“With the new Trump administration, we now have the opportunity to look to the future and develop commonsense policies that recognize successful management depends on engagement at the local level,” he said. “We’re already working with the Trump administration to reverse harmful regulations like the Bureau of Land Management’s Planning 2.0 rule, WOTUS and endangered species reform.”

As for the award, the Senator is very pleased.

“It’s an honor to receive the Farm Bureau’s Golden Plow Award. It’s hard to think of more hard working people than our nation’s farming communities. I will continue to stand up for them by fighting against Washington overreach and preserving the water rights of farmers and ranchers across the country,” Barrasso concluded.

Rebecca Colnar is a correspondent for the Wyoming Livestock Roundup. Send comments on this article to This email address is being protected from spambots. You need JavaScript enabled to view it..

Sheridan – Seven-year-old Cody grew up with a strong connection to cowboys and horses, and when he found out that he was eligible for the Make-A-Wish program, it wasn’t long before he had chosen to visit Eaton’s Ranch in Wyoming to ride a horse as his wish.

“Cody’s initial idea for a wish was for a tortoise,” says Cody’s mother Joelle. “As the wish granters talked to him, he began to change his mind.”

Joelle explains that many years ago, someone passed an Eaton’s Ranch t-shirt down to Cody, and since he was a child, Cody has been enthralled with horses.

“He had a saddle that he put on the dog or the couch,” she says. “He put the bareback pad and bridle on the dog, too. As Cody talked with the wish granters, he remembered the shirt and Eaton’s Ranch came up, so he decided he wanted to go to Eaton’s and be a cowboy and have a ranch experience for his wish.”

Originally, Cody’s little brother Asher was too young to ride horses, according to ranch rules, so Cody decided to wait a year until his brother was old enough.

“Cody wanted to make sure that his brother was old enough to ride so we could all ride horses as a family,” Joelle says. “It was nice that Eaton’s allowed us to do that. Cody’s love of horses started at a young age, and this wish really helped that to come true.”

Wish trip

Joelle, her husband David, Cody and Asher traveled to Sheridan from their home in Maine in June 2016.

“This was our first real family vacation,” Joelle says. “This is the first time we’d gone anywhere new together as a family, and the night we had to leave from the trip, the kids were in tears. They didn’t want to leave Wyoming.”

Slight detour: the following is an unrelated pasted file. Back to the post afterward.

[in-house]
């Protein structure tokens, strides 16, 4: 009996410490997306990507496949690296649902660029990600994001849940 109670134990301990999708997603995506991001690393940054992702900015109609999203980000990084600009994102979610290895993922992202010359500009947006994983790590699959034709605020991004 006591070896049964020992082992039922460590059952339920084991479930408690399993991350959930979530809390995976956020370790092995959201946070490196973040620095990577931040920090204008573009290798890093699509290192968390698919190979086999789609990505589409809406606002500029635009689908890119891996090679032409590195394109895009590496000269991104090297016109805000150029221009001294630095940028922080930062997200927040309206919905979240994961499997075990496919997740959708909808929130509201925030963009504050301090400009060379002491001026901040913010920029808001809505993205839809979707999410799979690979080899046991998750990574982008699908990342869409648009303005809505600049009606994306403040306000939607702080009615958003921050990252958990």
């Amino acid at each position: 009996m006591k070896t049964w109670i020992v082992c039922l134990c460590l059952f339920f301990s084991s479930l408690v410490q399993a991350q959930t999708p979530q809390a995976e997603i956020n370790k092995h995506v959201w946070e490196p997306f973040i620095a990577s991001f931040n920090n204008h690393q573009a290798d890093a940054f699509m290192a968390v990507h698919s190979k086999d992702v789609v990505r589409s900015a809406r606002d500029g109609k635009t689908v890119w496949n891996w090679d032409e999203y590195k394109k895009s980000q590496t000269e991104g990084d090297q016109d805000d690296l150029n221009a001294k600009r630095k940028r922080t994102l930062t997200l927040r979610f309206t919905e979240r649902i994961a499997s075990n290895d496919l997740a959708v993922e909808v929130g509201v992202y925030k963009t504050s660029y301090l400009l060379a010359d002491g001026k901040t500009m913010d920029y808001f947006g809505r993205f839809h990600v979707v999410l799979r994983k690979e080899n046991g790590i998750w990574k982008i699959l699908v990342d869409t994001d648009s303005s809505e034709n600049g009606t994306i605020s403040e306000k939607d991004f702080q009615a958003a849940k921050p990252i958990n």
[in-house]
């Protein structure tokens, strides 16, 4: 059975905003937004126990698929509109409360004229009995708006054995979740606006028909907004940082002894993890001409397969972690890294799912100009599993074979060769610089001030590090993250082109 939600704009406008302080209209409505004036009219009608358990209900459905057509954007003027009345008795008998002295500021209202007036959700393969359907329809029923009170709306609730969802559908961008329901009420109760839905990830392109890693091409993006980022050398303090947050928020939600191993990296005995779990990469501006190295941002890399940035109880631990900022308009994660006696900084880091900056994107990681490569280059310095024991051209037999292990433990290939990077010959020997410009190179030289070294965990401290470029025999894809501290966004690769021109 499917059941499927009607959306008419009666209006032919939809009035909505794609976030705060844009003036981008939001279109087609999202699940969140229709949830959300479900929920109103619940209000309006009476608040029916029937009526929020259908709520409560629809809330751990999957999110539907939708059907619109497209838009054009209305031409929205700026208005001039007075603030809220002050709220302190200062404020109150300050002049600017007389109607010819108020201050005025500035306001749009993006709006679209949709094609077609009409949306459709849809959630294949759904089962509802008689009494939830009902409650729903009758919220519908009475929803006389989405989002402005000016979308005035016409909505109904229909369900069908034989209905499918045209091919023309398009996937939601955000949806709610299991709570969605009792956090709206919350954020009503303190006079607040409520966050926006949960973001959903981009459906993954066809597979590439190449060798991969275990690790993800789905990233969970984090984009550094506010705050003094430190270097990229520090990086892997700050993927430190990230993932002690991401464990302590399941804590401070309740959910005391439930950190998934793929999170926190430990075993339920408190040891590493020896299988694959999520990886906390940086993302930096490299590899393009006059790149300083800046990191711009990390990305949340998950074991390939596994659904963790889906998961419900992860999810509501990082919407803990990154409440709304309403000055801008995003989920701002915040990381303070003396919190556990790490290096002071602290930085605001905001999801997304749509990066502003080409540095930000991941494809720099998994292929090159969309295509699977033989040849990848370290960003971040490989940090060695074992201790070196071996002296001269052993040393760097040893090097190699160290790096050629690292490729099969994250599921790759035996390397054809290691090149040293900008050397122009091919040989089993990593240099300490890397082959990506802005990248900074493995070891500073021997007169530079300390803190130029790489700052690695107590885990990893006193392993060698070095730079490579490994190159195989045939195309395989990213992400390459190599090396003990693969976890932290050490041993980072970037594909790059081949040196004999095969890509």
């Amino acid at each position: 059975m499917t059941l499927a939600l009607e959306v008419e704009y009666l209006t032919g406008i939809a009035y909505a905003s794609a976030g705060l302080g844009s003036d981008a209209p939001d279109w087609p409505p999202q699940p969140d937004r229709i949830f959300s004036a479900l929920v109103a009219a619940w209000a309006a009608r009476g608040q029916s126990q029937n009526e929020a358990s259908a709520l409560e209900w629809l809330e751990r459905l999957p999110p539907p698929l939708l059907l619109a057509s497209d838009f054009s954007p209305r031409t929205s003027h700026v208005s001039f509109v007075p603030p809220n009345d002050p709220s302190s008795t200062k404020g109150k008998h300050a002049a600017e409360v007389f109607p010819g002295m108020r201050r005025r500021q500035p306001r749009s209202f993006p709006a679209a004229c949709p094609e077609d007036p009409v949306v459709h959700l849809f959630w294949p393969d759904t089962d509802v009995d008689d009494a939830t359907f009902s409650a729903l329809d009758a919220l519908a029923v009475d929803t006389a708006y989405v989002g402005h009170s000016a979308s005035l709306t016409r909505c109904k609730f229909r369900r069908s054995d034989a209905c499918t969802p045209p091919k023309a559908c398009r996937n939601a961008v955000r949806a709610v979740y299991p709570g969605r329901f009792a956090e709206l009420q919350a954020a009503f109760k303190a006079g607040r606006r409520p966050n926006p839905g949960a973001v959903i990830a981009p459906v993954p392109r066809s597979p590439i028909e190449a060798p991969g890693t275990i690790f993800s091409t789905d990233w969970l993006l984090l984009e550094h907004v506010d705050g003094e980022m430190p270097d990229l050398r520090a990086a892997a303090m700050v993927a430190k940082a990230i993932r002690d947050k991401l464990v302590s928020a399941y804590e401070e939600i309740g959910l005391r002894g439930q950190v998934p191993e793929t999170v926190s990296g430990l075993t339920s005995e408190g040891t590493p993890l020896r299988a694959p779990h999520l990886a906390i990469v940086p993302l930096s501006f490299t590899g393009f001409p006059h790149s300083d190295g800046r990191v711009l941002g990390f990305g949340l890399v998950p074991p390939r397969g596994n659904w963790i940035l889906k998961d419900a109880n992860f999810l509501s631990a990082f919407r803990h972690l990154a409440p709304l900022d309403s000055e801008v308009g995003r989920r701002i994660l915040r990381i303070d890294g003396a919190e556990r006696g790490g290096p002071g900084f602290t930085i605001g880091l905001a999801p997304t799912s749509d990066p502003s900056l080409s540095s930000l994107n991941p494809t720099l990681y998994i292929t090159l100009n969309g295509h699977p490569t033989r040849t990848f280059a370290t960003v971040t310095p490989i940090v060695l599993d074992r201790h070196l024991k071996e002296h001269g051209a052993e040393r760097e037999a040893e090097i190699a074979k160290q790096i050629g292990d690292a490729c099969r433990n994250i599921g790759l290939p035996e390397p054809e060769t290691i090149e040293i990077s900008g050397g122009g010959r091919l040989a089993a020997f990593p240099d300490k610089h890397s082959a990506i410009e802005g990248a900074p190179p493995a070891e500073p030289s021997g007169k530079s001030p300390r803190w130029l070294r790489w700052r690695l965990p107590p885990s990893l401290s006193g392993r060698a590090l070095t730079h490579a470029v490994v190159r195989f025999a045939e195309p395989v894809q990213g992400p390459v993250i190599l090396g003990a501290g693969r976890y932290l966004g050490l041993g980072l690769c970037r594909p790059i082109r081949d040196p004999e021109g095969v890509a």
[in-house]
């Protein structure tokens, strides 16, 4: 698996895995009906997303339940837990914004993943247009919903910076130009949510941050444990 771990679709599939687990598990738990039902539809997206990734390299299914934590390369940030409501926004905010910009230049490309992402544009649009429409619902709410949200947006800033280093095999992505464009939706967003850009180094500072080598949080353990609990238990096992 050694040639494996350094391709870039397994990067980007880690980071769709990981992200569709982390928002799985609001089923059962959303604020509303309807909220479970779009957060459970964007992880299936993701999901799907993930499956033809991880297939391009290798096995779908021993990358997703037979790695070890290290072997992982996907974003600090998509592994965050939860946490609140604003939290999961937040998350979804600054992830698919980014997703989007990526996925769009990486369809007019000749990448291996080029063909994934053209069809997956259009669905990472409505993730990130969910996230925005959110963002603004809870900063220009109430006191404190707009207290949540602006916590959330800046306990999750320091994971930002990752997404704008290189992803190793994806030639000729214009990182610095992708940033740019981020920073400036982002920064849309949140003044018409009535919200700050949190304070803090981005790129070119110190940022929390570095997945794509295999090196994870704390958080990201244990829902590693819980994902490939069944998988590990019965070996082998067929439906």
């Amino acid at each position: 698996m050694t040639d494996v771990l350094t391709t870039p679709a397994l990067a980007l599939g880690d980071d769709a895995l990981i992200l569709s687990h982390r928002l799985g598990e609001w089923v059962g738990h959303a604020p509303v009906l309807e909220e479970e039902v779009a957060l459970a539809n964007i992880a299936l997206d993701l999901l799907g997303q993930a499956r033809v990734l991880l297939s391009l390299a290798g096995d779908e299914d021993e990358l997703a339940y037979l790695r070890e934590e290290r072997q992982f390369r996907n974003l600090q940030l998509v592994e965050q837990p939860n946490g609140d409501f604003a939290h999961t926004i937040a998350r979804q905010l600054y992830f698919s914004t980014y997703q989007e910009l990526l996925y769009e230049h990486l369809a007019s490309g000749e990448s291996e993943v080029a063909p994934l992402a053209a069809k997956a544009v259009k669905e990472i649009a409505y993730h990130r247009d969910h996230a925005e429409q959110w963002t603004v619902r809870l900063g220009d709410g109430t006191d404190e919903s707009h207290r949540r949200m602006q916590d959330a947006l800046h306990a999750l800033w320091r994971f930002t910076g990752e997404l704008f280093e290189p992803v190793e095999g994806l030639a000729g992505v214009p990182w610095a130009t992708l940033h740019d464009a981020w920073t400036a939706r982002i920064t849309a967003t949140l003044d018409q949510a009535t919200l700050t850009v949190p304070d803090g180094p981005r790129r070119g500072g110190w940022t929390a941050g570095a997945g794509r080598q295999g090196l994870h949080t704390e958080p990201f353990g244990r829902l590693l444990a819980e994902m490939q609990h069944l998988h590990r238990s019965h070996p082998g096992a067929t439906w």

The week they spent together was a special time for their family, which provided the chance to bond, with nothing else to worry about.

“That time together as a family with nothing else to worry about and the freedom of being in a little oasis at the end of a dead-end road in such a beautiful area was wonderful,” Joelle comments. “Having the big adventure as a family was fun, and it helped remind us how important it is to be connected even stronger as a family. Cody’s wish gave us that opportunity.”

Back to Wyoming

In Wyoming, Sheridan’s Van Dyke family had some similarities with Cody’s family.

“We were in Texas while my husband was starting some horses, and my son Asher was riding a bum calf,” says Amber Van Dyke. “He fell off, and we took him to the hospital. After a CT scan, we discovered he had cancer on his kidney.”

They remained in Texas for several months for surgery and initial treatments. Then, they were transferred to Sheridan to finish his chemotherapy.

The family had heard about the Make-A-Wish program before, but they didn’t know much about it.

“My mom is a pediatric nurse for the doctor who did Asher’s chemotherapy,” Amber says. “She told us that the doctor thought Asher was a candidate for Make-A-Wish.”

The Van Dyke filled out the paperwork, were contacted by Make-A-Wish Wyoming, and in several days, Asher was accepted to the program and began thinking about his wish.

Asher wished to go to Disneyland and be a Jedi. They took their seven-day trip to California in early August, and the whole family – including Amber, Asher’s dad Paul, his sisters Faith and Grace and older brother Seth, came with him.

“The first day at Disney, Asher got to train to be a Jedi. They got dressed up and went through the training, with their light sabers and everything,” laughs Amber. “They got to fight Darth Vader and Kylo Ren – the bad guys from the Star Wars movies. It was a good trip and a lot of fun.”

Coming together

However, before Asher took his wish trip, he got to be a part of Cody’s wish at Eaton’s Ranch.

“Make A Wish contacted a professional photographer in Sheridan to do a photo shoot for the family from Maine that was coming to Eaton’s Ranch,” Amber says. “The photographer is a personal friend of ours, and she thought it would be really neat for the boys to have cowboy attire for their trip. She asked her sister-in-law, an equine therapist here in town, who she should ask to make the handmade chaps for the boys from Maine.”

Paul Van Dyke, Amber's husband, who owns Van Dyke Saddlery and Stock Horses, was asked to make two pairs of chaps for the young boys.